The Weekly Newspaper serving the citizens of Morenci, Mich., Fayette, Ohio, and surrounding areas.

  • Front.cheers
    MACEE BEERS joins other Fayette Elementary School students for the annual Mini-Cheer performance during the half-time break at the basketball game.
  • Family.3.wide
    CHILDREN at Stair District Library’s Family Story Time toss scarves into the air during an activity. The evening program provided a mix of stories, songs, dancing, crafts and snacks Monday evening. The program is offered at 5:30 p.m. every Monday for five more weeks. The program is designed for three to five year olds and their family.
  • Front.newpaper.2
    THE INTERVIEW—Evelyn Joughin (right) records the interaction with an iPad while Jack Varga, next to her, asks questions of Morenci Elementary School principal Gail Frey. Morenci senior Sam Cool (standing) listens. Cool serves as the editor for the newspaper written by members of Mrs. Barrett’s second grade class.
  • Front.code.2
    WRITING CODE—Brock Christle (left), a Morenci fifth grade student, takes a look at the progress being made by fourth grader Anthony Lewis. Libby Rorick, a sixth grade student, is next in a line of girls trying out the coding tutorials. This year marked Morenci’s second year of participation in the Hour of Code project.
  • Front.gym.new
    REMIE RYAN (left) tries to dodge the foam wand held by Hayden Bays during physical education class at Morenci Elementary School. In the background, Lauryn Dominique and Brooklyn Williams stay clear of the tag. Second grade students were working on cardiovascular health on the first day back from vacation. For the record, Safety Tag is a very difficult sport to photograph.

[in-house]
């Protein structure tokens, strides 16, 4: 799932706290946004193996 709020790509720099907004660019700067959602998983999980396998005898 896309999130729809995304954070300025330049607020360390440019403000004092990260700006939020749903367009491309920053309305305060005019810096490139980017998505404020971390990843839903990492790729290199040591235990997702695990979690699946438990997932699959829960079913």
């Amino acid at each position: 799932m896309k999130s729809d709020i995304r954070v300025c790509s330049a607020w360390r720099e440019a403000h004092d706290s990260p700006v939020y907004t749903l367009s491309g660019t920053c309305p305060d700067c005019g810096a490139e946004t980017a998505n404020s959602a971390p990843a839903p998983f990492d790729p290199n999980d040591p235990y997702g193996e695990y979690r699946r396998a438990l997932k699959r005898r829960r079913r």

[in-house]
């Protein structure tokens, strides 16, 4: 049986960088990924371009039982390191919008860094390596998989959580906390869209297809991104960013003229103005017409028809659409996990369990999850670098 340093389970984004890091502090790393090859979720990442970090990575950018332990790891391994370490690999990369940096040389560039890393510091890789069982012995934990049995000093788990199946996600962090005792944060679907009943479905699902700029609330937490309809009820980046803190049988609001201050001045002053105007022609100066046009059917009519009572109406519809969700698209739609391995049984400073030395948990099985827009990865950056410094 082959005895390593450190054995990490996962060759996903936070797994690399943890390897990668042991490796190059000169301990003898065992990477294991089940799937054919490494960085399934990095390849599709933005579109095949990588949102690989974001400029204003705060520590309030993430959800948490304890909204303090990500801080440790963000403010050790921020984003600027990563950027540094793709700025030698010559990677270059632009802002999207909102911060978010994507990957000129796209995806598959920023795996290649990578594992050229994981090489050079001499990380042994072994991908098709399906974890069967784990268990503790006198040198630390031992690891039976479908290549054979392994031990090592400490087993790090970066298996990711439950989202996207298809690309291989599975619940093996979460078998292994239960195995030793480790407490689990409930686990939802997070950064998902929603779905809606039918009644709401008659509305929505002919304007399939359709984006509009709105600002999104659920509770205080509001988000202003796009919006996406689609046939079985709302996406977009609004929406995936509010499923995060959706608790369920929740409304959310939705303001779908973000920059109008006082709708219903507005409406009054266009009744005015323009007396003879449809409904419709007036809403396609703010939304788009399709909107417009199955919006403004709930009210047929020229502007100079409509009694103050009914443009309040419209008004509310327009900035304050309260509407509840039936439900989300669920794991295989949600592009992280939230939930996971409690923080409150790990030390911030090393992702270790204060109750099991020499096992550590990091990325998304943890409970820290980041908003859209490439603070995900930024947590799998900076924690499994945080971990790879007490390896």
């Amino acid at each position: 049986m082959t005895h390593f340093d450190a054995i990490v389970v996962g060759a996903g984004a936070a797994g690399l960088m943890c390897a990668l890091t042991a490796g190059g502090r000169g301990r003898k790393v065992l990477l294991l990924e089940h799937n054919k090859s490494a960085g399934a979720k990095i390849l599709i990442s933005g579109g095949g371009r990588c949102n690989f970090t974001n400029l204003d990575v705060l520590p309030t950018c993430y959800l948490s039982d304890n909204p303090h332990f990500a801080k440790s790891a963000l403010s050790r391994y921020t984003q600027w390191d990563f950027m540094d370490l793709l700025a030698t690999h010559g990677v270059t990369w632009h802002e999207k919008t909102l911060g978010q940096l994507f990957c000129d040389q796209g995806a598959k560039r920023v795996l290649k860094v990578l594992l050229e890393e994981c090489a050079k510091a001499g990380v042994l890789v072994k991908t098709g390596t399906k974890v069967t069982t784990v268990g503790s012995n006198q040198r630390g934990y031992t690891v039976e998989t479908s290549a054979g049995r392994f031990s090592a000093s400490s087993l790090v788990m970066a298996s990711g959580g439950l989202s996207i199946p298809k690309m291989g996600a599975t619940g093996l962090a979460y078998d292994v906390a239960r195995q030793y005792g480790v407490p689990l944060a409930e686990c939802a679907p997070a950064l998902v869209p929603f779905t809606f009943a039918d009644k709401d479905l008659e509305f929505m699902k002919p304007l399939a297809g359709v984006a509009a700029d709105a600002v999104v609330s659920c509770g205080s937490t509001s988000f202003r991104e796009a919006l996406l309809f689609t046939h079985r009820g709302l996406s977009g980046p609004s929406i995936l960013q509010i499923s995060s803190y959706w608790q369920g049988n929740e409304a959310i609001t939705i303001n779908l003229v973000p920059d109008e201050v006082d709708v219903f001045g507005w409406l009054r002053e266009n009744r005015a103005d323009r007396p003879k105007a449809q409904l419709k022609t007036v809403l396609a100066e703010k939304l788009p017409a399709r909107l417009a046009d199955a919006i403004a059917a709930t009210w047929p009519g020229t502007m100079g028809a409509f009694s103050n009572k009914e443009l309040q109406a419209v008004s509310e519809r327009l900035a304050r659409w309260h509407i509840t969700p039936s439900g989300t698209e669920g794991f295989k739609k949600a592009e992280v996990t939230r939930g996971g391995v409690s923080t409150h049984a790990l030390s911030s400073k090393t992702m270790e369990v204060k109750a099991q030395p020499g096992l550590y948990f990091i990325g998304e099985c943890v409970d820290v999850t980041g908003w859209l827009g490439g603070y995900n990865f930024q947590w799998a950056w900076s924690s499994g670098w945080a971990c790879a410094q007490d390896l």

• Front.lift
    MORENCI student Dalton McCowan puts everything into a dead lift attempt Saturday morning during the Wyseguy Push/Pull event. Lifters helped raise more than $1,600 for the family of the late Devin Wyse, a former Morenci power-lifter who graduated last year. Commemorative T-shirts are still available by contacting teacher Dan Hoffman.
  • Front.library.books
    MACK DICKSON takes a book off the “blind date” cart at the Fayette library. Patrons can choose a book without knowing what’s inside other than a general category. The books are among those designated for removal so patrons can consider them gifts. In Morenci, new books and staff favorites were chosen from the stacks and must be returned. Patrons get a piece of chocolate, too, to take on their date, but no clue about their “date.” One reader said she really enjoyed her book for a few pages, but then lost interest—so typical for a blind date.

Morenci city council 2012.09.26

Written by David Green.

By DAVID GREEN

Morenci council members continued a discussion about amending an ordinance  governing door-to-door sales.

Council learned from its attorney, Fred Lucas, that sales cannot be banned. If some communities state that door-to-door sales are banned, said police chief Larry Weeks, it’s likely an old ordinance that isn’t allowed by the U.S. Constitution.

Following council’s lead, Lucas created a proposed amendment that would require a seller to register at city hall and provide information about the sales staff, the organization represented, proposed time of sales, etc.